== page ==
Monday, September 2, 2013

The Loneliness of the Long Distance Swimmer

 A few minutes ago Diana Nyad completed a 110 miles, fifty hour swim from Cuba to Key West.  Without a shark cage.  It was her fifth attempt, her first being 35 years ago at the age of 29.  Now she is 64 and she said this would be her last.  Well, she made it. 
When asked by a reporter what advice she'd give to others, she said "Never give up.  Follow your dream."  And something else that CNN managed to loose.

I've pretty much been a swimmer all my life.  I'm not very good or very strong, but if you put me in water, I'll just stay there all day.  I'm closer to a dolphin than a human at times.  I don't swim so much as dive up and down.

I've tried to do distance swimming, but the problem is I'm also a writer.  Writing is very solitary as we know.  And swimming is about as solitary a sport as you can find.  Not only are you alone, but you aren't even really in this world.  And yet I love it.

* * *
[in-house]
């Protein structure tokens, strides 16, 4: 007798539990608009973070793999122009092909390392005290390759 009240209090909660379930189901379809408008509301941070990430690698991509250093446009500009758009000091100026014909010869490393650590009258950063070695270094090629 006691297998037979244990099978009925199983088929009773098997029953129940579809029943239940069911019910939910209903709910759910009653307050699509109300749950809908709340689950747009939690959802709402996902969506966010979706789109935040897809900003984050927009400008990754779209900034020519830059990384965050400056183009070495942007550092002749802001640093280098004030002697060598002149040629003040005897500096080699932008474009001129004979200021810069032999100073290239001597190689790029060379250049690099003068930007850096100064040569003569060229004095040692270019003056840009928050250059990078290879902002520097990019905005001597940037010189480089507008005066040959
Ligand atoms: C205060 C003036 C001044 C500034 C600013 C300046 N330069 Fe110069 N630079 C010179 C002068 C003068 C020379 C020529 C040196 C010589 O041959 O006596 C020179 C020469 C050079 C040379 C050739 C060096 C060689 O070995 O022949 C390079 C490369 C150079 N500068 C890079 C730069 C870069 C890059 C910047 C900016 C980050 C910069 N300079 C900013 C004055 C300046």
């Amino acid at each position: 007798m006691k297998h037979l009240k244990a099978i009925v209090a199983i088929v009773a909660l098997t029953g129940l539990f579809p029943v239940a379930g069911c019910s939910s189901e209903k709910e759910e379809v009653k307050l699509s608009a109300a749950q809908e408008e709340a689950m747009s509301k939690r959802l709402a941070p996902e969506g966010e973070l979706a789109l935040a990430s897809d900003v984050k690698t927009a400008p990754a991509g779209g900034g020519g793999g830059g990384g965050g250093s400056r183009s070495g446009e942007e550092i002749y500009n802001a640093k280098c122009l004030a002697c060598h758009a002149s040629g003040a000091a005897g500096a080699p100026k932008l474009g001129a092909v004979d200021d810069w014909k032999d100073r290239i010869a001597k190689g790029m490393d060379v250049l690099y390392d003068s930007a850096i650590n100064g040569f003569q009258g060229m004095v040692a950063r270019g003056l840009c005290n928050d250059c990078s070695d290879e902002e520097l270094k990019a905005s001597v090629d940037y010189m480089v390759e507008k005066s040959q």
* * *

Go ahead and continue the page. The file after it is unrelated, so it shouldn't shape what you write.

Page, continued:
But not laps.  I don't like to swim laps so much.  I don't like to count.  I just like to move in water.  It is hard to go from one solitude to the next.

Many years ago I was incredibly moved by the book and then the film of Alan Sillitoe's The Loneliness of the Long Distance Runner.  I can still see the montage that runs through the boy's mind as he runs through the woods at the reformatory where he has been sent to pay for his crimes.  The solitude of the boy with his conscience and his running, with the swimmer and the writer (or any artist really) it is all the same, isn't it.  A montage floats through our minds.  We see images one after the other.

In the end despite its solitude only swimming can soothe me after a long day of writing.  It is Philip Roth's chosen sport as well.  I read once that the best way to relieve anxiety is to exhale.  And swimming is all about the exhale.

So we soldier on in our solitude, searching, swimming, trying to accomplish what we never thought we'd do.  And I don't think any of us - whatever sea we're swimming in - has the safety of a shark cage.  To paraphrase, rather badly I'm afraid, Henry James, we swim in the dark, we do what we can. 

And the rest if the madness of art.  Or swimming if you will.

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